At first, no one in the small classroom at Greenport High School wanted to speak, as if the announcement had stunned them into silence.
Then, one by one, the roughly dozen residents at Greenport’s school board meeting began to weigh in on a plan to share a superintendent with their neighbors in Southold — and old wounds reopened.
In the late 90s, one resident said, Greenport was the “step-child” in a shared-services agreement with Southold.
They were treated like an “outsider,” some at the meeting claimed. Residents detailed how academically challenged students were offered classes at Greenport while gifted students had higher level offerings at Southold.
No one wanted to associate with Greenport then, so why would it work now?
But as Southold Superintendent David Gamberg — who would also run Greenport schools under the plan — detailed how students are already sharing services and are being treated equally, some said now may be the time to move on from old slights.
“I have my doubts, I have my concerns, but … the time is now to break down those cultural barriers,” said Chris Golden, a coach and teacher at Greenport. “If this is the opportunity, I’m on board 100 percent.”
The meeting came a day after Southold’s school board heard from two concerned parents in their district about the potential for a shared superintendent. The Southold moms that spoke at Wednesday’s meeting were focused on how Mr. Gamberg would divide his time at the schools and whether the districts might eventually be merged.
But Greenport’s residents were more concerned with the history between the two districts, and how not to repeat it.
Residents also discussed the “elephant in the room,” the potential consolidation with the Oysterponds School district. Members of the Oysterponds school board who attended the meeting said the two boards would get a “fresh start” on the talks soon.
Mr. Gamberg said he was aware of what had happened previously between Greenport and Southold.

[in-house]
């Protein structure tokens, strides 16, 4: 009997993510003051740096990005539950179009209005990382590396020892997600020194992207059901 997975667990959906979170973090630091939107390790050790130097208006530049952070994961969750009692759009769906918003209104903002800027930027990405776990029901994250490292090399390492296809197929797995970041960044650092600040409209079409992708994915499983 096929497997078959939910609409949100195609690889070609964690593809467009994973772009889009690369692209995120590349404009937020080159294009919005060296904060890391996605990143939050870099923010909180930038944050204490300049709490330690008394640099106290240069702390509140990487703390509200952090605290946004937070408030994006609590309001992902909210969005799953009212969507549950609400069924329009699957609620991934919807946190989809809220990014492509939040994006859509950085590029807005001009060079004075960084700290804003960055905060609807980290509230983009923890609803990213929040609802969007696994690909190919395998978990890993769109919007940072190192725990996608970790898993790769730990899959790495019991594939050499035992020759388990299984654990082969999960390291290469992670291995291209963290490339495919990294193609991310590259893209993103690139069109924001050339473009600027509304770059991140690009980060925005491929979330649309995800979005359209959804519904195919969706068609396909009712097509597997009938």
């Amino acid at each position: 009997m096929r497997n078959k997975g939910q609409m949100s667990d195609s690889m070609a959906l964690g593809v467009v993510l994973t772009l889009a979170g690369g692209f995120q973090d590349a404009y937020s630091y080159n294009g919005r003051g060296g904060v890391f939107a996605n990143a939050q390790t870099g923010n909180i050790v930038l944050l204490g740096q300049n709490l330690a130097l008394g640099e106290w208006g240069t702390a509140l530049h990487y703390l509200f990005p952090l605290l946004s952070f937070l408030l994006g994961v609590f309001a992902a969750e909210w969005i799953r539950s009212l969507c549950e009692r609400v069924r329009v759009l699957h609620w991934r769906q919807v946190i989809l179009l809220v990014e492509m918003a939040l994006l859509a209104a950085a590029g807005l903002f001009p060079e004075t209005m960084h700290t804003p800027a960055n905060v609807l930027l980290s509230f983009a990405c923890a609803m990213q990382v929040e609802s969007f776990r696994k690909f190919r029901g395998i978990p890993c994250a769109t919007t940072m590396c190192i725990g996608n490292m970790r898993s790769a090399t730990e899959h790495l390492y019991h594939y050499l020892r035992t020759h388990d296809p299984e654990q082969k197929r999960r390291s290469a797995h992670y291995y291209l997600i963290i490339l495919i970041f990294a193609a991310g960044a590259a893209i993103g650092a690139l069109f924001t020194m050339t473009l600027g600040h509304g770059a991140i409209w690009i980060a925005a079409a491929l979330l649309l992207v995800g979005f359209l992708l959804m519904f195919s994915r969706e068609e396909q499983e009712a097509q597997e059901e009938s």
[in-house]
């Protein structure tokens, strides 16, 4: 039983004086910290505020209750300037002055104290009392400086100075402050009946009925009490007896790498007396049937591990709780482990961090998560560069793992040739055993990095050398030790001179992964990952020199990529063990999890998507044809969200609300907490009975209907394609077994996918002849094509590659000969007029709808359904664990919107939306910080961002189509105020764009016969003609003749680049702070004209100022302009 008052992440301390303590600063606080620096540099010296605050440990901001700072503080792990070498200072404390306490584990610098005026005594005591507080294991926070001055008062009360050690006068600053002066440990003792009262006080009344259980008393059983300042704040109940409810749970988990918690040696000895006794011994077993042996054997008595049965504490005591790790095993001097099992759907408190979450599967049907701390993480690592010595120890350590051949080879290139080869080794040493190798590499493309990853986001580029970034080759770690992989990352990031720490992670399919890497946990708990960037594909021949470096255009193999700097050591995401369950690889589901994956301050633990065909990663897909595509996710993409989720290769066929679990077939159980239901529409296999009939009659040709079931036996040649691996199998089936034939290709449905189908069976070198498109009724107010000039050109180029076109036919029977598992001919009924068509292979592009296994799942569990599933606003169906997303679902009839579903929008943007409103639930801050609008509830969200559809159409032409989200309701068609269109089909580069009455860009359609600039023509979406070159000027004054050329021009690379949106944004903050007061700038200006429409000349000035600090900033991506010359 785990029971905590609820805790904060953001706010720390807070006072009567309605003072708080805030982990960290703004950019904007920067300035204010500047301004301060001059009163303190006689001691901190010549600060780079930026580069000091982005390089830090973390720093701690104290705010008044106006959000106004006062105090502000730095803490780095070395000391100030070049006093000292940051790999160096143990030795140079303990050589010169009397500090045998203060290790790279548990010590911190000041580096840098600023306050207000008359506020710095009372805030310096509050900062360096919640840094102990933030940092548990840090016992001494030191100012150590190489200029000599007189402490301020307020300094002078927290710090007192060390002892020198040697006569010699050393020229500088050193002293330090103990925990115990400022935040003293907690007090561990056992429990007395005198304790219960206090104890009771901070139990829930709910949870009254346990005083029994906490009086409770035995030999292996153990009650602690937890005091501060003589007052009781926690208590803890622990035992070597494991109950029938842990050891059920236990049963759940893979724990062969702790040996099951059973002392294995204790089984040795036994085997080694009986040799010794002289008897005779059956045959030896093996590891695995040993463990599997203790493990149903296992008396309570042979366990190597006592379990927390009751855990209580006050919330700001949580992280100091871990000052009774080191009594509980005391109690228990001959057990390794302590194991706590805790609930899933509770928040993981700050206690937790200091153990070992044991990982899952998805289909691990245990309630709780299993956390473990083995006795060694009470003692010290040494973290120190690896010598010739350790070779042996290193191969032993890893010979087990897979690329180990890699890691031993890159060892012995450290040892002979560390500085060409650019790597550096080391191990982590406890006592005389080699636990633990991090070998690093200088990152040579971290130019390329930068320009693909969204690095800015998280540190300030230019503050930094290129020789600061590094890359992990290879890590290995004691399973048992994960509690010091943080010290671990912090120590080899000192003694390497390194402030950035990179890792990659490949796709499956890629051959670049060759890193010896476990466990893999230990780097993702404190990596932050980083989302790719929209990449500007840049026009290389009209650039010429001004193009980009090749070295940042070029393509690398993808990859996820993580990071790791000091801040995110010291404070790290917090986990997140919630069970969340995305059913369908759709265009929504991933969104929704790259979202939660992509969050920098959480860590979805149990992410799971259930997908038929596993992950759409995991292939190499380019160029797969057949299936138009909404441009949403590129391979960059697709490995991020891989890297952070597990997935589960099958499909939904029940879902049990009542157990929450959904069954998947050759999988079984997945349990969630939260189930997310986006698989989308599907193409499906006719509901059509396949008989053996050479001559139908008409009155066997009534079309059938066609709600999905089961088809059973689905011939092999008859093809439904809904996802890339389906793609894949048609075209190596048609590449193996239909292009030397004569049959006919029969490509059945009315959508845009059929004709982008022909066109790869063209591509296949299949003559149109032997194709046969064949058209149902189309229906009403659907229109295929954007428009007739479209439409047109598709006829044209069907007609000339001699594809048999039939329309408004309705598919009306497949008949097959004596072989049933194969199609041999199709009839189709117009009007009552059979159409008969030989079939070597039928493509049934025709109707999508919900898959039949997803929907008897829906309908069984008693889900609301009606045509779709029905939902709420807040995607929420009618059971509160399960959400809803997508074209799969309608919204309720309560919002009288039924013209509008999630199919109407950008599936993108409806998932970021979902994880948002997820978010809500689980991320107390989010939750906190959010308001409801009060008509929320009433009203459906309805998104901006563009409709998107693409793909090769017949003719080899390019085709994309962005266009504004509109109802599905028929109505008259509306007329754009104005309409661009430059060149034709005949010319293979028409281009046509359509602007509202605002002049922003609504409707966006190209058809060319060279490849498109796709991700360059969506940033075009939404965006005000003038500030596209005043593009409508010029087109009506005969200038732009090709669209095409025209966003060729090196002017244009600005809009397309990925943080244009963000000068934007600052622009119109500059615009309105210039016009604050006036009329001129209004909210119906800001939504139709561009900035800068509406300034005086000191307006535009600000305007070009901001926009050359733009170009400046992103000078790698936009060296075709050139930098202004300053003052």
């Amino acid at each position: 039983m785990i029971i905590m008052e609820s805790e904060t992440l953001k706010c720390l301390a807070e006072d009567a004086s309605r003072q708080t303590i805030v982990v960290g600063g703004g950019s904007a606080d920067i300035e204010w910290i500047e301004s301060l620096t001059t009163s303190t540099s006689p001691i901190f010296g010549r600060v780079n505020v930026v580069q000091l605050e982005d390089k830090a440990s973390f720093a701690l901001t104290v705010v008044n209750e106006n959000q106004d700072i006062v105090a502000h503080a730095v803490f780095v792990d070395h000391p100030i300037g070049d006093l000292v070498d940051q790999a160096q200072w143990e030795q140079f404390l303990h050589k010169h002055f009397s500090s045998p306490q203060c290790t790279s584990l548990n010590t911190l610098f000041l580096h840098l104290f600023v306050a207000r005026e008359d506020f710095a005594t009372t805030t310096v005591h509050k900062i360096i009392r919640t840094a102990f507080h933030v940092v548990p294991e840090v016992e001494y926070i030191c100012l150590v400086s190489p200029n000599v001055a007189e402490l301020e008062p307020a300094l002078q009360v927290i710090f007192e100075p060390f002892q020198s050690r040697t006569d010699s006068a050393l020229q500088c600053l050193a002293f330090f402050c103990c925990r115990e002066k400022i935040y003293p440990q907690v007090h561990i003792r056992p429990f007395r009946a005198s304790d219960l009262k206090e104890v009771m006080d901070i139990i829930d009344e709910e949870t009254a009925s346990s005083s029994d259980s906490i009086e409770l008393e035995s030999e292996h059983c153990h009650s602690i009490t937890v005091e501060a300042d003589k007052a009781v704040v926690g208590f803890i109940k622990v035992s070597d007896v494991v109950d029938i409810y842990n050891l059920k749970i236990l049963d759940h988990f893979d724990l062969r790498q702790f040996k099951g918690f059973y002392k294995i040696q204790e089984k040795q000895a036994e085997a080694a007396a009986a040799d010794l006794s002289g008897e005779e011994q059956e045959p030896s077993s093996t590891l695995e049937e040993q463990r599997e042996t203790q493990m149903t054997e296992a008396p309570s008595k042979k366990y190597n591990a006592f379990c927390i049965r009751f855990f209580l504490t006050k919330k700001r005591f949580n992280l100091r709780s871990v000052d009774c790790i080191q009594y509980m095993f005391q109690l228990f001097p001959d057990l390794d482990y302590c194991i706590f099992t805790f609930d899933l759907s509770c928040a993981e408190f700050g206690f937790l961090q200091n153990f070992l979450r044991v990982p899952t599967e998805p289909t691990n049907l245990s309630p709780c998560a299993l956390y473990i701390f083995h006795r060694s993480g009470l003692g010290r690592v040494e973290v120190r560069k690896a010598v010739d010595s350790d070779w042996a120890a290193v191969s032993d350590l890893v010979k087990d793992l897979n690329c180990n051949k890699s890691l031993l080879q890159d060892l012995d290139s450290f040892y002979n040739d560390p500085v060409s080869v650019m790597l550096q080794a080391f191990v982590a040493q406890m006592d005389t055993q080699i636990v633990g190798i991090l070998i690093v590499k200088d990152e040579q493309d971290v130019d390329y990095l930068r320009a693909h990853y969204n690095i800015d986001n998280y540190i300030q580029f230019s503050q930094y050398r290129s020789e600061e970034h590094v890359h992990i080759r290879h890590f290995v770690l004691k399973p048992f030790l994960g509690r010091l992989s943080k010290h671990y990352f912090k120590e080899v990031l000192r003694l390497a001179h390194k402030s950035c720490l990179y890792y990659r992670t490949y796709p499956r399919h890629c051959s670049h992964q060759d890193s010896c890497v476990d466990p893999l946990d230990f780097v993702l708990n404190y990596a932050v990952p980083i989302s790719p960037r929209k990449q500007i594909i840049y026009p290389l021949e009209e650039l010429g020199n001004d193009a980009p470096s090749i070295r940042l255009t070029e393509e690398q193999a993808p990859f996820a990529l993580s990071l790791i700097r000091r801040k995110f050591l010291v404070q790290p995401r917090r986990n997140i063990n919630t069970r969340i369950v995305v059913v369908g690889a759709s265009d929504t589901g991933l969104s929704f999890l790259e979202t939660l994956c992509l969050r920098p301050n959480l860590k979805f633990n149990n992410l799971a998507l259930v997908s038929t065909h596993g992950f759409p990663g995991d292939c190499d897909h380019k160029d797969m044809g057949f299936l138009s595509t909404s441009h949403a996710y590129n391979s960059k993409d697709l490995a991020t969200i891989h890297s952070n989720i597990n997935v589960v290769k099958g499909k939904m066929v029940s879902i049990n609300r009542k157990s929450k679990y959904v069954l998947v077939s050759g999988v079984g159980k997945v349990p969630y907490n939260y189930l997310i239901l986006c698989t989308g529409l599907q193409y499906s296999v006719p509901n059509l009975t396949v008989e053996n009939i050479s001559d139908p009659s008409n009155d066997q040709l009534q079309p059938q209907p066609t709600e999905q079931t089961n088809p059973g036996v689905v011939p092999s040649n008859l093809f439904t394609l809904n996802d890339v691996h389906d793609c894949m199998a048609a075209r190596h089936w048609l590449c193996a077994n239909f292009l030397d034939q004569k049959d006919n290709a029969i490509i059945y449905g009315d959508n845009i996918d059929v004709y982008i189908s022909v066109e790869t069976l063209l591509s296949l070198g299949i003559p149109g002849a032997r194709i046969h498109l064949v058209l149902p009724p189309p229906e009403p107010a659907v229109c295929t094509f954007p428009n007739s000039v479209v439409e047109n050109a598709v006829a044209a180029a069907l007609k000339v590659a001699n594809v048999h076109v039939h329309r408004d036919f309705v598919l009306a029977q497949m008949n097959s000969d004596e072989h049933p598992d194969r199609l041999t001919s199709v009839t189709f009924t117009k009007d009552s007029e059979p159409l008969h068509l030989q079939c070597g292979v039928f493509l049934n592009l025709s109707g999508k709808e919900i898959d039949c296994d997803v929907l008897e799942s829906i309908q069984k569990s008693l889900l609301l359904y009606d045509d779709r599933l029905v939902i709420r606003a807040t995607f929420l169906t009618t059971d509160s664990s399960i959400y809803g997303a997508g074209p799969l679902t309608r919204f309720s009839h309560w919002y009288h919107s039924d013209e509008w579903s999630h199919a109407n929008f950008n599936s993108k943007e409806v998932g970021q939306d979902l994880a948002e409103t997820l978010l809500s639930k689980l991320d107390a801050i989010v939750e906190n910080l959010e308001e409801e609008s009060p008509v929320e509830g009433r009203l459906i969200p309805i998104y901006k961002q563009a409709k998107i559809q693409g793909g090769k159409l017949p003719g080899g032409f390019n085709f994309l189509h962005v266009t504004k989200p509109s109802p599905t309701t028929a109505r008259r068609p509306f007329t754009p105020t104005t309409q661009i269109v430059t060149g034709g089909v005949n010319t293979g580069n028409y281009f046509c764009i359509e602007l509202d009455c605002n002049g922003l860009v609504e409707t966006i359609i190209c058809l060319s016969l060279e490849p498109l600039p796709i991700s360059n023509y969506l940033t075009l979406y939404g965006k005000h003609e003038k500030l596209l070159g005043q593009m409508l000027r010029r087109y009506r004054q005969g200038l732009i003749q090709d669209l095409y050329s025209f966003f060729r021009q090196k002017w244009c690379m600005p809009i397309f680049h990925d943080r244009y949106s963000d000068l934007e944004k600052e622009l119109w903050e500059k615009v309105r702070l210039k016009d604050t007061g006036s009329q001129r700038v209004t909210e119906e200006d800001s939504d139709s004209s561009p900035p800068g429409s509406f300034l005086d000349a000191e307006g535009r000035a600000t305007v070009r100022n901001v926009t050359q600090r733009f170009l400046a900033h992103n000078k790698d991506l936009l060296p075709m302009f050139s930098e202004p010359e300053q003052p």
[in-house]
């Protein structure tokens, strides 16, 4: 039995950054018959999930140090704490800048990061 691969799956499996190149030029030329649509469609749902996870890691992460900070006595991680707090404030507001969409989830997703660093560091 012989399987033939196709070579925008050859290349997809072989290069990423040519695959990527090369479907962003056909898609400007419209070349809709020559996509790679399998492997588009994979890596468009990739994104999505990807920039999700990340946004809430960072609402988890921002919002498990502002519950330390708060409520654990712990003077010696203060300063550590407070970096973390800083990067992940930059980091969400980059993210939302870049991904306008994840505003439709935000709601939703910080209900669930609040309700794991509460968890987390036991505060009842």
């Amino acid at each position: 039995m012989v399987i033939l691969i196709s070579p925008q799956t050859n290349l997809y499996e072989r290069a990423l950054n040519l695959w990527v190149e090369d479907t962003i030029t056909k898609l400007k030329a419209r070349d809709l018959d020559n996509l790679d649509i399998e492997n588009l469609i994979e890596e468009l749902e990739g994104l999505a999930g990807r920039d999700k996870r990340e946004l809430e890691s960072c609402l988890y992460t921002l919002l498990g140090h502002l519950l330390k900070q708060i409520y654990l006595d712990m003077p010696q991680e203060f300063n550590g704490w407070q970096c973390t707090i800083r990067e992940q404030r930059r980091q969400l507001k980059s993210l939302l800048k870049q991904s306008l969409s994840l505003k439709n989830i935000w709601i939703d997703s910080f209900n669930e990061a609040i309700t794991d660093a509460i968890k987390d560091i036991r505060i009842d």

“I don’t discount that history,” Mr. Gamberg told the audience, but added that students are treated fairly in the shared programs that already exist, like NJROTC and traveling soccer programs.
Board members Tina Volinski and Heather Wolf also described the equal treatment of their children by coaches and advisers in both schools.
Mr. Gamberg said it was “essential” as the new superintendent that he build trust between the schools.
Mr. Gamberg said he would plan to spend half-days in both schools on some days, while other days would be spent all at one building or all at the other.
But his commitment to students from both schools would be unwavering, he said.
“It’s not a light switch that goes on and off; it has to be on all the time,” Mr. Gamberg said.
Current Greenport superintendent Michael Comanda said he was aware of concerns about the plan, but believed that the strength of the school’s faculty could make it a success.
“There’s a seasoned group of folks here,” he said, adding that Mr. Gamberg was “well respected by his peers.”
Southold board president Paulette Ofrias sat in the middle of the classroom and said the Greenport parents’ comments had opened her eyes.
“I can’t promise you this is going to work … all I can say is you learn from [the past] and move on,” she said.